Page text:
Every act is predicated on belief. There is no agnosticism in action. We take our most absolute beliefs without questioning and do not think of them as beliefs. Blinking{lubing the eyes}. Gravity{fall}. Fire{burn}. They just are. Actions born of conscious thought have a complete and complex set of beliefs that support them. That is why we like a good story, it massages all the emotional buttons that make us feel secure.

Every act sacrifices the possibility of all other actions. Every act collapses the quantum state of infinite possibilities into action and is only achieved by belief in the outcome. We are born of faith and live on only faith.

For me, the most foolish of beliefs is to think we have the capacity for even the smallest of peeks into the awareness questions of God entail. That would then include agnosticism, the belief that God may be a possibility. There is no reality-based logic for that belief. One can quite logically remove God from the list of possibilities. Here is how, we define God, however loosely, ergo we misinterpret the larger awareness--that which we cannot know. No God we can imagine can hold what we cannot imagine.

Why as why?

Posted by: Jay Saul at August 7, 2006 4:04 PM

ED: Why ask why?

Posted by: Jay Saul at August 7, 2006 4:14 PM

Does it make sense to even judge the vastness or complexity of the Universe, when we don't have anything to compare it to? Would the Universe not seem just as vast and complicated if it was only the size of our galaxy, and as complex as einsteinian physics?

The Universe is "vast" because it is so much vaster than ourselves and the range of our insignificant actions in time and space. And the Universe is "complex" because it is a huge challenge for us to understand it, compared to most other intellectual tasks we deal with.

Posted by: Kristian Z at August 7, 2006 7:09 PM

When you start off a post with the statement "But Gods are not logical possibilities" its obvious we're on different pages and, no doubt, even in different books.

Forget about biblical and legendary Gods -- those are all fairy tales . . . besides which I never credited this organism that we are a part of to a "God."

My point, in relation to creation is simply this: everything is created from something!

Something as complicated as an accurate timepiece had to have an intelligent force behind its creation. We, you and I, our bodies, our minds, our emotions, are millions of times more complicated than the most magnificent timepiece. How is it illogical to assume that there was some intelligent force (forget the word "God") behind its creation?

(I'm not sure what you're on about with your 'essay on action' -- you lost me there! :))

Posted by: whymrhymer at August 8, 2006 12:14 PM

But among the problems with the "design" argument remains this: who, then, would have designed this designer -- this "intelligent force," which would be, presumably, "millions of times more complicated" even than we? Darwin takes us from a soup of chemicals to great complexity (us). This "intelligent force" takes us only from unimagined complexity (it) to great complexity (us). (Alleged) problem not solved, me thinks.

Posted by: mitch at August 8, 2006 2:38 PM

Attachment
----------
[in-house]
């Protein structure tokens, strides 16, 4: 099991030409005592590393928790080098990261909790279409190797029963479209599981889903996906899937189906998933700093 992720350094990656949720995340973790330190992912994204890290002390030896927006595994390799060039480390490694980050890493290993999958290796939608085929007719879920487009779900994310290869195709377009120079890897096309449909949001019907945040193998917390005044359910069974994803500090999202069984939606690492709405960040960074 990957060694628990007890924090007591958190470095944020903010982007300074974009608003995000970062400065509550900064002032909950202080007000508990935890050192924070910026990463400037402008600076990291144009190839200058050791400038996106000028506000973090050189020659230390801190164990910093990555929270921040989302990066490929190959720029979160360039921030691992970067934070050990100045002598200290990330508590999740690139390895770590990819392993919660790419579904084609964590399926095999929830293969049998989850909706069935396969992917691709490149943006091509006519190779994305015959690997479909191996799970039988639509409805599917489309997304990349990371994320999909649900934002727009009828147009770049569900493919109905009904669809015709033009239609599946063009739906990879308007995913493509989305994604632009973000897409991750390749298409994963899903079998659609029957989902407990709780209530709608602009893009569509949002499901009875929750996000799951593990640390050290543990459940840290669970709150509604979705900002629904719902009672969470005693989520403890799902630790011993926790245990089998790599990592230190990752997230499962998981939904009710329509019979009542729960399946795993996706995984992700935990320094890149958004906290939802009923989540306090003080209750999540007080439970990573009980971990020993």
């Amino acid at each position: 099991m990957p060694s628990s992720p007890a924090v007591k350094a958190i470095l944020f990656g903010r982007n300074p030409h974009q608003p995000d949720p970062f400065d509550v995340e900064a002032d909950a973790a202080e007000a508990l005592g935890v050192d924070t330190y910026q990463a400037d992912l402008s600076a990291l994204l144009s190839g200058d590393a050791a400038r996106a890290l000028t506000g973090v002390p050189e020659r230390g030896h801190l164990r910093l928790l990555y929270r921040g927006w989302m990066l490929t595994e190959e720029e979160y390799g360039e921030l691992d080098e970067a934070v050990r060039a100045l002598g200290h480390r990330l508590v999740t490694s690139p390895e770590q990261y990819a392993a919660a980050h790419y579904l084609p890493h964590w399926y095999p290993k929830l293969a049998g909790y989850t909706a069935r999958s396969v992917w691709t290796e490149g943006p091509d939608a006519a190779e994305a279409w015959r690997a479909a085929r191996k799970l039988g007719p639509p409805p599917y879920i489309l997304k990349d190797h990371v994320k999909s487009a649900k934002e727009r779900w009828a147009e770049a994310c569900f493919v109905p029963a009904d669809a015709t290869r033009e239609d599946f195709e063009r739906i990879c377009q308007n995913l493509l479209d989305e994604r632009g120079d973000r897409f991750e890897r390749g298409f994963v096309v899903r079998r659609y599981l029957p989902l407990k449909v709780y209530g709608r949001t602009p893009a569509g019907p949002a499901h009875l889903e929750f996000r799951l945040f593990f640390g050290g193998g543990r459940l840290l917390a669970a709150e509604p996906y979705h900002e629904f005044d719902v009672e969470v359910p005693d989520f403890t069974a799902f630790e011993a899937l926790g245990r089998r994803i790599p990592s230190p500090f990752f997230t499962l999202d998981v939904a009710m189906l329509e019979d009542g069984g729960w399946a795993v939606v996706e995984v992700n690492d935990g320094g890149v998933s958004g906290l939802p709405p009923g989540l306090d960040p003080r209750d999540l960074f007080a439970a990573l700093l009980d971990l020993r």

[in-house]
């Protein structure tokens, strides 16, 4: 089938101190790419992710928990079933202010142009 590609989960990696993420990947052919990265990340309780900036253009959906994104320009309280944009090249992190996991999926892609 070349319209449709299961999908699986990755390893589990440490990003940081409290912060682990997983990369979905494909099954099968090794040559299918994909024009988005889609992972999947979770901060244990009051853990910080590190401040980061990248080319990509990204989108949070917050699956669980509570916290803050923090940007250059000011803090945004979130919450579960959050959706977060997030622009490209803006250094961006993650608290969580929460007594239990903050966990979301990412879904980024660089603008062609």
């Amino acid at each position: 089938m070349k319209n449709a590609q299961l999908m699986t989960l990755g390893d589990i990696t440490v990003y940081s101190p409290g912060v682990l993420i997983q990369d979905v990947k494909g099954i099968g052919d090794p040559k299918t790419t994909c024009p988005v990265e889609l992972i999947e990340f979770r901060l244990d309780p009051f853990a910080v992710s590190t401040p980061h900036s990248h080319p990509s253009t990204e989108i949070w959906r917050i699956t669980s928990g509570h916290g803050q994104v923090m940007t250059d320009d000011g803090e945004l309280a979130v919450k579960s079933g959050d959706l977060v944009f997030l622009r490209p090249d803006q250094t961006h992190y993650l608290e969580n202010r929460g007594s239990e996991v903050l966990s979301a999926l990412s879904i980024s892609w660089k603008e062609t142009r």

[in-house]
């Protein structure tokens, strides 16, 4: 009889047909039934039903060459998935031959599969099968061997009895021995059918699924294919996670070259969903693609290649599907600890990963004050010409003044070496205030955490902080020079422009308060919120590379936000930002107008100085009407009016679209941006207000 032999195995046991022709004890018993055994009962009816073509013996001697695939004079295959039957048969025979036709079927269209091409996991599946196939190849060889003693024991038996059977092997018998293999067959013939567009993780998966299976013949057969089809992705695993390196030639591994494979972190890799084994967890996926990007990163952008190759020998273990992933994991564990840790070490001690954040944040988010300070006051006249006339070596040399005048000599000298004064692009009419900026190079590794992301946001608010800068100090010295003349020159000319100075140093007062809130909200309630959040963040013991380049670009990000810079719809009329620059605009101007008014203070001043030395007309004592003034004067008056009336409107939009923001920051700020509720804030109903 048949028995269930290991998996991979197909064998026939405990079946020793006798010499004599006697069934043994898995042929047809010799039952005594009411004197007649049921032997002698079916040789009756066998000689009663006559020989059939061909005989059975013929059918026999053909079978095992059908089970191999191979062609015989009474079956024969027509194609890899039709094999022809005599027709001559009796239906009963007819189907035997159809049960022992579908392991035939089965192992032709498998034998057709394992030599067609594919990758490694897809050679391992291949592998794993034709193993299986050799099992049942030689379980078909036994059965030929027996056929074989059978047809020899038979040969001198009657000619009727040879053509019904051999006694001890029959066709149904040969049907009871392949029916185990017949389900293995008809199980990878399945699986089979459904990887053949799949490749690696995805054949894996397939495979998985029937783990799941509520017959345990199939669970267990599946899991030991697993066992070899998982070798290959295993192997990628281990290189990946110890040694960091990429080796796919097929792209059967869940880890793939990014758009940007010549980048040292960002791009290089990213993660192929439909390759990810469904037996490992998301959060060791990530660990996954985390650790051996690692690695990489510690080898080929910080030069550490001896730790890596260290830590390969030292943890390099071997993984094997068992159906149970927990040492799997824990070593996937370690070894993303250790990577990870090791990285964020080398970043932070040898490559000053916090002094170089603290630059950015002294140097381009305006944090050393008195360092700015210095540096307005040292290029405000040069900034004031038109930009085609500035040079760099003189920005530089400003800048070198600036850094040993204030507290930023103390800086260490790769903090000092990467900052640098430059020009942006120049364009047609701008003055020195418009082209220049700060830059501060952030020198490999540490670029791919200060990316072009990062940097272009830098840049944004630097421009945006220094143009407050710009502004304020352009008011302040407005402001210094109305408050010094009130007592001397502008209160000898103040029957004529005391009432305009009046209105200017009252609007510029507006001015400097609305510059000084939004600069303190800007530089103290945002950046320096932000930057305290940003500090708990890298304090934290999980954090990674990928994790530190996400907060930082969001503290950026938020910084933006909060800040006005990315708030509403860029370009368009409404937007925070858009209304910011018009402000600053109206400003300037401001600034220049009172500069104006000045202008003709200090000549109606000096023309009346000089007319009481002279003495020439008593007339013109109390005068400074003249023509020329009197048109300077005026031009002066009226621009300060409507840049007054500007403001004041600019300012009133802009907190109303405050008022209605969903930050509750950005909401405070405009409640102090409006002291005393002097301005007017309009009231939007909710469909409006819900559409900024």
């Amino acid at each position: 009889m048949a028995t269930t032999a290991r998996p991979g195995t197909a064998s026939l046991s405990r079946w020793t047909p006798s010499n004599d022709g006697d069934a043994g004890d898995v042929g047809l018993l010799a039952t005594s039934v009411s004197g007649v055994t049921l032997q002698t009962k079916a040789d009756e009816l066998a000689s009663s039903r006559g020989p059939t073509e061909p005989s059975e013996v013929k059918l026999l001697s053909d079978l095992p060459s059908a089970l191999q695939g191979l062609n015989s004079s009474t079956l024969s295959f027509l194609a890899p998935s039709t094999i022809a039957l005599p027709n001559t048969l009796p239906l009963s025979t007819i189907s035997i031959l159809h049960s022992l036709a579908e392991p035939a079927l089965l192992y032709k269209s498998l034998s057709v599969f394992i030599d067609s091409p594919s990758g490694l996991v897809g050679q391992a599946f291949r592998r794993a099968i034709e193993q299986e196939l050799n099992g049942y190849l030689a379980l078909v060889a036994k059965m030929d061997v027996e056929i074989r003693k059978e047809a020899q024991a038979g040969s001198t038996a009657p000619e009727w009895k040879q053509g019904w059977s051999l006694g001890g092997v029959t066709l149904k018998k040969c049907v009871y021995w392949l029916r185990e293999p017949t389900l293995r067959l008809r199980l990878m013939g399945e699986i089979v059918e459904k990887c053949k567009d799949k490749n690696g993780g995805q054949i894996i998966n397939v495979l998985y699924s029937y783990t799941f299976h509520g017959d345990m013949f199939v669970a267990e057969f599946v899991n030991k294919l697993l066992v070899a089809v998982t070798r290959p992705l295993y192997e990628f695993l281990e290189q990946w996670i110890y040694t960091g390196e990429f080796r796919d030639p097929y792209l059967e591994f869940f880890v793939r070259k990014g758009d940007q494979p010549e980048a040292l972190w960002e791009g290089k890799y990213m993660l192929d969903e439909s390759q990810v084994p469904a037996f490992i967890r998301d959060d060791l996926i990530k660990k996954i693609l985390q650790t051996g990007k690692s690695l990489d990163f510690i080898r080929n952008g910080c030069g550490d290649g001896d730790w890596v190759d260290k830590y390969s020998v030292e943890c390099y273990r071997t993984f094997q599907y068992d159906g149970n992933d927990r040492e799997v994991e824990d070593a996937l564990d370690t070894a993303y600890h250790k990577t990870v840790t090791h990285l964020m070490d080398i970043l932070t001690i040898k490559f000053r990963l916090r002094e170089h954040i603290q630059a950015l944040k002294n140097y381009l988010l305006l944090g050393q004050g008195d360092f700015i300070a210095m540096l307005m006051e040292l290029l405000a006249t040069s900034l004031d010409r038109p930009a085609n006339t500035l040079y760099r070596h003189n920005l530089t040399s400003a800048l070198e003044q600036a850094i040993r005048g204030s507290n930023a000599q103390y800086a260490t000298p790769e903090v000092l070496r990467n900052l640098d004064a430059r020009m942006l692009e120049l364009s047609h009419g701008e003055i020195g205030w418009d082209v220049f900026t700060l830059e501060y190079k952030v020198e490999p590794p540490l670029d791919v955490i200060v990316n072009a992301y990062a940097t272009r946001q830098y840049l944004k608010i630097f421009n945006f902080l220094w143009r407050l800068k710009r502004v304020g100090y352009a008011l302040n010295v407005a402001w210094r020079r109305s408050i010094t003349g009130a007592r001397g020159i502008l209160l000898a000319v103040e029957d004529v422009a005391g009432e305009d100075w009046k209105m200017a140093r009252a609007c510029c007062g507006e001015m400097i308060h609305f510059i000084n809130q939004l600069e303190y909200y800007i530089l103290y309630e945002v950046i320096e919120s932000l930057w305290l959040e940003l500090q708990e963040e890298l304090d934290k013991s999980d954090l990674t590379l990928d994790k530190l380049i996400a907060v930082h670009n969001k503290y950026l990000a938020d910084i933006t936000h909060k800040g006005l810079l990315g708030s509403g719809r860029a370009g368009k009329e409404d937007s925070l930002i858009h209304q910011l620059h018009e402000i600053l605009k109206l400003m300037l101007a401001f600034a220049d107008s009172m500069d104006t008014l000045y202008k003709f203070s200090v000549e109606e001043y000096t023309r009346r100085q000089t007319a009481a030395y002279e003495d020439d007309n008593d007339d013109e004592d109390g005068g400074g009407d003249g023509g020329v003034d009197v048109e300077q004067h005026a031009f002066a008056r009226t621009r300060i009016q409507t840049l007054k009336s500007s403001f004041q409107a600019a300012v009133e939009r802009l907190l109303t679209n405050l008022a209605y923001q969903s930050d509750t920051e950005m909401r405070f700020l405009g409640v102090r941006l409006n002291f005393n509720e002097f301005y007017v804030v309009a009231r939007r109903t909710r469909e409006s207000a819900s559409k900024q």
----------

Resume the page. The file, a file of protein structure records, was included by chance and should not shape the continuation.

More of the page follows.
I love the simplicity of your question. Often I have discovered the most profound thoughts are those that are articulated without all the clutter.

Your question is the same that so many little children ask. You see, when a child asks who made something in this world and the parent replies "God," inevitably the child's inquiry continues and "Who made God?" To which the believing parent replies: "No one.God simply always is."

It is the principle of eternity past and the absolute status quo of a deity that is believed in by such words as ALWAYS and IS.

And to a seeker, it is a universe that we cannot really hope to fully explore or measure. Simply marvel at and celebrate!

Posted by: Bonnie Kim at August 8, 2006 4:39 PM

Isn't there some axiom that states that no system can explain itself?

Gödel's Incompleteness Theorem, which only applies to formal axiomatic systems in mathematics. But I suspect it has wider applicability. Given any set of commandments specifying what is good and what is evil, you can always find a situation not covered by the rules. Which is why religion is a piss-poor source of morality. Anyway it interests me that so many people shy away from coming straight out and calling themselves atheists, preferring to take refuge in the word "agnostic". But nobody ever says they are agnostic with respect to Zeus, or Odin, or the Easter Bunny. By equivocating about the Christian god they are giving it a special privileged position.

Posted by: No More Mr. Nice Guy! at August 9, 2006 3:03 AM

What fun!

Who designed Darwin's "soup"? Nobody knows how it got to be -- that's the point!! You can't say "impossible" when you don't have the correct answer.

"By equivocating about the Christian god they are giving it a special privileged position."

I for one don't equivocate about the "Christian God," my position is: religions and their "Gods" were created by man to cure the percieved ills of mankind and some of it has done a pretty good job -- some of it (like the radical Shiite (or is that shit) stuff that's going on is the exception. The way I see it (I may be wrong) is that this conversation is NOT about religion -- its about creation -- the "real one" not the one you'll find in a religious text.

Posted by: whymrhymer at August 9, 2006 11:54 AM